“Fidelio: Alice’s Odyssey” has its Madison premiere on Wednesday at 7 p.m. at the Madison Museum of Contemporary Art, 227 State St. Not rated, 1:37, two and a half stars out of four. Tickets are free for museum members, $7 for non-members.
“Fidelio: Alice’s Odyssey” opens with an idyllic scene in which lovers swim naked in a secluded cove. The woman, Alice (Ariane Labed) is about to leave for the sea, and the man, Felix (Anders Danielson Lie), draws a picture of her as a mermaid, swimming merrily off as he sobs on the shoreline.
But Alice doesn’t grow scales and a tail, but takes on the shapeless overalls of an engineer on a massive freighter, where she is the only female on board. That opening scene reminds us that, in a world surrounded by men, she is still a woman, which brings a host of complexities on board. It becomes ironic that the ship she’s assigned to is named “Fidelio,” as fidelity turns out to be something of a problem for her.
Directed by Lucie Borleteau, “Fidelio” is an engrossing but somewhat thin character study of Alice, carried immensely by Labed’s luminous performance. The Greek actress looks a little like Marion Cotillard, and has a similar deftness with conveying her characters’ emotions through tiny, precise movements, going from strength to vulnerability with just a slight furrow of the brow or tremble of the lip. Borleteau keeps the camera in tight on Labed’s face, letting us observe her as she navigates stressful personal circumstances, clouds passing over her heart and then dissipating.
It turns out the “Fidelio” was where Alice had her first assignment, and she had an affair with the handsome crew chief Gael (Melvil Poupaud). Gael is now captain of the Fidelio, and Alice discovers that while the old ship may be on its last legs, her feeling for Gael are as strong as ever. She begins an affair with him while on the months-long voyage, telling herself it’s just a shipboard thing, and that her heart still belongs to Felix.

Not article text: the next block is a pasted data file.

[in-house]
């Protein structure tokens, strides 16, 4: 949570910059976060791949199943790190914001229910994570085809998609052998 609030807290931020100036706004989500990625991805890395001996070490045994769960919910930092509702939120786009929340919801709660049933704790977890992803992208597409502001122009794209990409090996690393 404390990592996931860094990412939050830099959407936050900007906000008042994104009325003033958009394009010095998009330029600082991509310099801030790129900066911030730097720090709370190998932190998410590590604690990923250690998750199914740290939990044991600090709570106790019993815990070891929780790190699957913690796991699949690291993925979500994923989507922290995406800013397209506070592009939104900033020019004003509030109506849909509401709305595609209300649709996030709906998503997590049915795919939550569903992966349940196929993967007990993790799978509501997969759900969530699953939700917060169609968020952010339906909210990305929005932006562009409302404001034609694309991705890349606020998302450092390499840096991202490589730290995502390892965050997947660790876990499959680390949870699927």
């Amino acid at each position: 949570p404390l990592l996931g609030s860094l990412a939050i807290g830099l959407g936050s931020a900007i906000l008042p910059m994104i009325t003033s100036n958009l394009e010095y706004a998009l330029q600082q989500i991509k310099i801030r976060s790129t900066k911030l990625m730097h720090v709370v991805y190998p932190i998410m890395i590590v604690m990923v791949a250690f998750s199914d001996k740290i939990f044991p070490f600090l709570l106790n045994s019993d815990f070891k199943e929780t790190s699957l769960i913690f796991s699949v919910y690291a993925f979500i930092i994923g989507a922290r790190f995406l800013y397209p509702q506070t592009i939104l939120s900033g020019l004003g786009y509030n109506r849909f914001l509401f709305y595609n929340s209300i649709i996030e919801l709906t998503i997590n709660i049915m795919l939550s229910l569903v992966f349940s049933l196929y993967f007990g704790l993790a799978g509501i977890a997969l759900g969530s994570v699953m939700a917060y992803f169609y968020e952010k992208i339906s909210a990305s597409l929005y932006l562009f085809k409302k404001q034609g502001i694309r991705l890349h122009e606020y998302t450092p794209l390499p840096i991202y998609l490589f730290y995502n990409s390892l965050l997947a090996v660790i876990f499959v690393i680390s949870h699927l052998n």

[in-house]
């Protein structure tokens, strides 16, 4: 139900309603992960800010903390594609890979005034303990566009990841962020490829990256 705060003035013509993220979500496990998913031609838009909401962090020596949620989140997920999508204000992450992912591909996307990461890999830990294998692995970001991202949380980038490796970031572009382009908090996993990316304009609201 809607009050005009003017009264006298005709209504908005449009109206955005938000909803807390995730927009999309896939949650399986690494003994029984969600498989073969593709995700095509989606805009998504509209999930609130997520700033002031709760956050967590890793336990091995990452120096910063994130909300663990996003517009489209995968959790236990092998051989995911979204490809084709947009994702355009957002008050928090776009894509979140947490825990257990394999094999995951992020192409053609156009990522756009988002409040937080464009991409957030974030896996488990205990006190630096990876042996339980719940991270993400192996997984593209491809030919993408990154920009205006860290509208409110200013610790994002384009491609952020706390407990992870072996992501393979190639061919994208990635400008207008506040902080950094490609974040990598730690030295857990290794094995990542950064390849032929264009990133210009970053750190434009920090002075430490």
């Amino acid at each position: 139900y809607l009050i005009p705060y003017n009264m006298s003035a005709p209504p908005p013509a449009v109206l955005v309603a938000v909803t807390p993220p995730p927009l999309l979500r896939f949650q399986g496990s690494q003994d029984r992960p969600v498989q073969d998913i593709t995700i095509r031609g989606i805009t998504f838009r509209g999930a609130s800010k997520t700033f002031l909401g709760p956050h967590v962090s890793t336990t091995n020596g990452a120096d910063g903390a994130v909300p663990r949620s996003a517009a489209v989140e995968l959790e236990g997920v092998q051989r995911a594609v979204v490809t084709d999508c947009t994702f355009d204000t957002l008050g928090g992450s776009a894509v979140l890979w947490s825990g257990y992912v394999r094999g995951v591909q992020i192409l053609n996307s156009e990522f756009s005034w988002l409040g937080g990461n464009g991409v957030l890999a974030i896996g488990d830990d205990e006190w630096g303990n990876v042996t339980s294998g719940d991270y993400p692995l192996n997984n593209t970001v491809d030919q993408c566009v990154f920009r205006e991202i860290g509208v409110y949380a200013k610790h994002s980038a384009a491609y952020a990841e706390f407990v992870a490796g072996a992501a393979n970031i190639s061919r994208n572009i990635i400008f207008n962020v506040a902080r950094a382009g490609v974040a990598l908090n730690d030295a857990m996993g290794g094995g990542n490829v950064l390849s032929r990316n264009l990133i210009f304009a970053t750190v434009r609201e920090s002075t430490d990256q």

It’s not that simple, of course, but it’s not much more complex than that either, and while “Fidelio” flirts with making deeper statements about male/female working relationships, or working relationships in general, at heart the movie boils down to a basic love triangle. The film is as sexually and emotionally frank as Alice is, presenting her infidelities without judgment. But the tedium and ugliness of the ship begins to take its toll on the viewer as much as on the crew, as Alice’s dilemma drags on for many months.
Some of the scenes of shipboard life are well observed, especially how the job brings together an international crew who must learn to get along in close quarters together. And there’s a whiff of poignancy and mystery involving a crew member who died under mysterious circumstances just before Alice gets on board; she discovers his diary, which is heard in voiceover throughout the film.
“Fidelio” is well-shot and wonderfully acted, especially by Labed and Lie (“Oslo August 31”). There’s no way we won’t be seeing her in bigger movies from here on out. But at the end of the film, the aging ship is “tramping” from port to port looking for a purpose, and the film is doing much the same.